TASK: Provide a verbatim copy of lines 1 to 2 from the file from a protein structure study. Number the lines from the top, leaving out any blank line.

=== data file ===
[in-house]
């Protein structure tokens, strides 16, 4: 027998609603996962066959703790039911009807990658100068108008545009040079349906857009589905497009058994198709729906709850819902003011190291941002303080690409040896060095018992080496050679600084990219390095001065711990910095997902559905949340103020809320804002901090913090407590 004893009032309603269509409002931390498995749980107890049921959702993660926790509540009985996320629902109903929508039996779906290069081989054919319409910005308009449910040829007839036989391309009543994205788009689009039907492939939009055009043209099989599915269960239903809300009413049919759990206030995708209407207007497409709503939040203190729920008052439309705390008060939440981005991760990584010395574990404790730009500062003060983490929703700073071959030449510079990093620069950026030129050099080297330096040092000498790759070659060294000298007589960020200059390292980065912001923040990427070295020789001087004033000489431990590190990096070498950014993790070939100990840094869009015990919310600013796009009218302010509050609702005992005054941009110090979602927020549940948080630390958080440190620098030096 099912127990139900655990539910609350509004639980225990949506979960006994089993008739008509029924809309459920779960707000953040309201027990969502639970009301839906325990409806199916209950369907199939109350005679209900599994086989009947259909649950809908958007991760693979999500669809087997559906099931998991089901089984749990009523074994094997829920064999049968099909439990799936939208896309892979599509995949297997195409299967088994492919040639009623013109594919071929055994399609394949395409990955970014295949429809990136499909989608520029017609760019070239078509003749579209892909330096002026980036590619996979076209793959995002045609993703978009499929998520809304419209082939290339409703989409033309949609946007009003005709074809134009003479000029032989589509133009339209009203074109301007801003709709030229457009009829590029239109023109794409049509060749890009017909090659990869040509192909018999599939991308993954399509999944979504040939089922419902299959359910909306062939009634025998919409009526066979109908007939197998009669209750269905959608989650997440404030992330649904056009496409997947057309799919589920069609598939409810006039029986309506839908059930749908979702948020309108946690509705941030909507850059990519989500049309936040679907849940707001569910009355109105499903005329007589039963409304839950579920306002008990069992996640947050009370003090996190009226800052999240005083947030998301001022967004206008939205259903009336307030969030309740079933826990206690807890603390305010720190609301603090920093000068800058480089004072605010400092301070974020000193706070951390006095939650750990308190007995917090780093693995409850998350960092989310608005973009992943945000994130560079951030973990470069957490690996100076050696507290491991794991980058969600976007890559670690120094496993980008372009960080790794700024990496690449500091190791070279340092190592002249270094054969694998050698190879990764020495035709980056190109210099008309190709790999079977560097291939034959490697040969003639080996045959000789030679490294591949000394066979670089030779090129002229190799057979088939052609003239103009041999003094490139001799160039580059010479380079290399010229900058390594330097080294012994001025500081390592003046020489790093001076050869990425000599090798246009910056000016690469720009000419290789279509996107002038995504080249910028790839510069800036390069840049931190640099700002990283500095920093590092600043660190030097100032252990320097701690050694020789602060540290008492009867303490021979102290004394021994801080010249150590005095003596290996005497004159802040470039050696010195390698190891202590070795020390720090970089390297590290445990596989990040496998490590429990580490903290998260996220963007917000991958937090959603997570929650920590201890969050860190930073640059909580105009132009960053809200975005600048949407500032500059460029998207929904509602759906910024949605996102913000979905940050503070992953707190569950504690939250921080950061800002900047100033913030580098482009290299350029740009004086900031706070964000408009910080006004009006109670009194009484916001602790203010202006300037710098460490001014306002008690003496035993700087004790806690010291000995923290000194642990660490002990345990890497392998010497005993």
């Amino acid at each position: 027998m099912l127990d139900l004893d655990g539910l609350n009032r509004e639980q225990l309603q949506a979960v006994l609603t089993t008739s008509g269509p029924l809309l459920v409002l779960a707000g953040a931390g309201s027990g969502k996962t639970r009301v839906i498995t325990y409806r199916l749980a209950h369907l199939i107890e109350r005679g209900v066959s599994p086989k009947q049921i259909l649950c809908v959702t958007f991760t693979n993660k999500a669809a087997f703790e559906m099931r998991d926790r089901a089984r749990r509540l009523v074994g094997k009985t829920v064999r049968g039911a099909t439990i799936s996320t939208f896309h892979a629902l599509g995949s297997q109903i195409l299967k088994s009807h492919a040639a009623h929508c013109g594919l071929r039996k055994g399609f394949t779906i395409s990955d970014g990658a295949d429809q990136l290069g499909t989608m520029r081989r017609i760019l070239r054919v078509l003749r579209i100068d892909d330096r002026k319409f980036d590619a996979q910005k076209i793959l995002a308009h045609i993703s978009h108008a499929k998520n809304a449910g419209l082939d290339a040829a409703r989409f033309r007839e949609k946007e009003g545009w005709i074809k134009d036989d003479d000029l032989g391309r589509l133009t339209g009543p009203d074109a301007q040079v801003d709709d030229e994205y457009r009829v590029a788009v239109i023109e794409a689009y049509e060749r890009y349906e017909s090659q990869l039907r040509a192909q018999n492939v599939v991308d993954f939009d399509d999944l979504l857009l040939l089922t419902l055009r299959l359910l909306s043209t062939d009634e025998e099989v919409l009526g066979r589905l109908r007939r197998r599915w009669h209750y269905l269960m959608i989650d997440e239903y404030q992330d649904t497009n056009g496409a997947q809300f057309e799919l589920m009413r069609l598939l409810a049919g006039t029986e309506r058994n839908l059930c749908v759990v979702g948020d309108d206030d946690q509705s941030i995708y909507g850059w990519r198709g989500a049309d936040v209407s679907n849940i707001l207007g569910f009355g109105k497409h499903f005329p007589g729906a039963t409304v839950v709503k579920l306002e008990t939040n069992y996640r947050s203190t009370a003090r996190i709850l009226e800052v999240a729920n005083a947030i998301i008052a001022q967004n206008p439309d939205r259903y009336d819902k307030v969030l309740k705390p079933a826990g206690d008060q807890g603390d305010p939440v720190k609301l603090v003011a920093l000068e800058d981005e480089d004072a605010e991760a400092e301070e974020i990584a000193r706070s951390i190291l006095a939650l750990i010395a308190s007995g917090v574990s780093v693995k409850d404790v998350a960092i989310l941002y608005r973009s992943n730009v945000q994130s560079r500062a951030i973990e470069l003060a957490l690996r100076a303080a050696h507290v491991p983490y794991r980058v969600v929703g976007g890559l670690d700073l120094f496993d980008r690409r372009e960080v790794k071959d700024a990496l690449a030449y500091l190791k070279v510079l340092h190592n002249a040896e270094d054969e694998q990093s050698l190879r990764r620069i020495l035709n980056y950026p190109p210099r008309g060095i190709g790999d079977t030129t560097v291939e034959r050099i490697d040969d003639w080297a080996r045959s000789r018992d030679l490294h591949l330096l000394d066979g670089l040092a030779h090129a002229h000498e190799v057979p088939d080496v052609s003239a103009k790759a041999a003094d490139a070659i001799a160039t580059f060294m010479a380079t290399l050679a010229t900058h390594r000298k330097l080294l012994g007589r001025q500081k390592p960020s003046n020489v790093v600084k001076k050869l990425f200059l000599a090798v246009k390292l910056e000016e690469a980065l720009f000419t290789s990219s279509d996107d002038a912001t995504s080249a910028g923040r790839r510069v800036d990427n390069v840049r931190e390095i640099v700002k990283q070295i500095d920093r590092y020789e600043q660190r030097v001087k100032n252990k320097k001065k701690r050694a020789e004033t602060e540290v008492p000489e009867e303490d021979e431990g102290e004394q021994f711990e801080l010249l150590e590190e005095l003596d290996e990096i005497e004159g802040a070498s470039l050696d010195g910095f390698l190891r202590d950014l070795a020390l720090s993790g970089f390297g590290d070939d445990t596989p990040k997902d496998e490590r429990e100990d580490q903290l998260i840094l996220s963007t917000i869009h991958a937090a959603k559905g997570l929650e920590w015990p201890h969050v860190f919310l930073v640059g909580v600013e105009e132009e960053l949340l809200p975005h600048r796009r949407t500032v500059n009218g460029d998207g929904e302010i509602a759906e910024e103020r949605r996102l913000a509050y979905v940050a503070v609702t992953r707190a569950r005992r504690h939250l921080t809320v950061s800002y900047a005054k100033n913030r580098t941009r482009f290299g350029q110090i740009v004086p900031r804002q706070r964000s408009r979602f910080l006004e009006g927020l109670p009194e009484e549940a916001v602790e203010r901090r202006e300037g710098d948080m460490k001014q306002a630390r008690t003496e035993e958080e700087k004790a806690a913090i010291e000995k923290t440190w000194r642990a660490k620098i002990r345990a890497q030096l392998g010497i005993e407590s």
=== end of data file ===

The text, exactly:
[in-house]
């Protein structure tokens, strides 16, 4: 027998609603996962066959703790039911009807990658100068108008545009040079349906857009589905497009058994198709729906709850819902003011190291941002303080690409040896060095018992080496050679600084990219390095001065711990910095997902559905949340103020809320804002901090913090407590 004893009032309603269509409002931390498995749980107890049921959702993660926790509540009985996320629902109903929508039996779906290069081989054919319409910005308009449910040829007839036989391309009543994205788009689009039907492939939009055009043209099989599915269960239903809300009413049919759990206030995708209407207007497409709503939040203190729920008052439309705390008060939440981005991760990584010395574990404790730009500062003060983490929703700073071959030449510079990093620069950026030129050099080297330096040092000498790759070659060294000298007589960020200059390292980065912001923040990427070295020789001087004033000489431990590190990096070498950014993790070939100990840094869009015990919310600013796009009218302010509050609702005992005054941009110090979602927020549940948080630390958080440190620098030096 099912127990139900655990539910609350509004639980225990949506979960006994089993008739008509029924809309459920779960707000953040309201027990969502639970009301839906325990409806199916209950369907199939109350005679209900599994086989009947259909649950809908958007991760693979999500669809087997559906099931998991089901089984749990009523074994094997829920064999049968099909439990799936939208896309892979599509995949297997195409299967088994492919040639009623013109594919071929055994399609394949395409990955970014295949429809990136499909989608520029017609760019070239078509003749579209892909330096002026980036590619996979076209793959995002045609993703978009499929998520809304419209082939290339409703989409033309949609946007009003005709074809134009003479000029032989589509133009339209009203074109301007801003709709030229457009009829590029239109023109794409049509060749890009017909090659990869040509192909018999599939991308993954399509999944979504040939089922419902299959359910909306062939009634025998919409009526066979109908007939197998009669209750269905959608989650997440404030992330649904056009496409997947057309799919589920069609598939409810006039029986309506839908059930749908979702948020309108946690509705941030909507850059990519989500049309936040679907849940707001569910009355109105499903005329007589039963409304839950579920306002008990069992996640947050009370003090996190009226800052999240005083947030998301001022967004206008939205259903009336307030969030309740079933826990206690807890603390305010720190609301603090920093000068800058480089004072605010400092301070974020000193706070951390006095939650750990308190007995917090780093693995409850998350960092989310608005973009992943945000994130560079951030973990470069957490690996100076050696507290491991794991980058969600976007890559670690120094496993980008372009960080790794700024990496690449500091190791070279340092190592002249270094054969694998050698190879990764020495035709980056190109210099008309190709790999079977560097291939034959490697040969003639080996045959000789030679490294591949000394066979670089030779090129002229190799057979088939052609003239103009041999003094490139001799160039580059010479380079290399010229900058390594330097080294012994001025500081390592003046020489790093001076050869990425000599090798246009910056000016690469720009000419290789279509996107002038995504080249910028790839510069800036390069840049931190640099700002990283500095920093590092600043660190030097100032252990320097701690050694020789602060540290008492009867303490021979102290004394021994801080010249150590005095003596290996005497004159802040470039050696010195390698190891202590070795020390720090970089390297590290445990596989990040496998490590429990580490903290998260996220963007917000991958937090959603997570929650920590201890969050860190930073640059909580105009132009960053809200975005600048949407500032500059460029998207929904509602759906910024949605996102913000979905940050503070992953707190569950504690939250921080950061800002900047100033913030580098482009290299350029740009004086900031706070964000408009910080006004009006109670009194009484916001602790203010202006300037710098460490001014306002008690003496035993700087004790806690010291000995923290000194642990660490002990345990890497392998010497005993």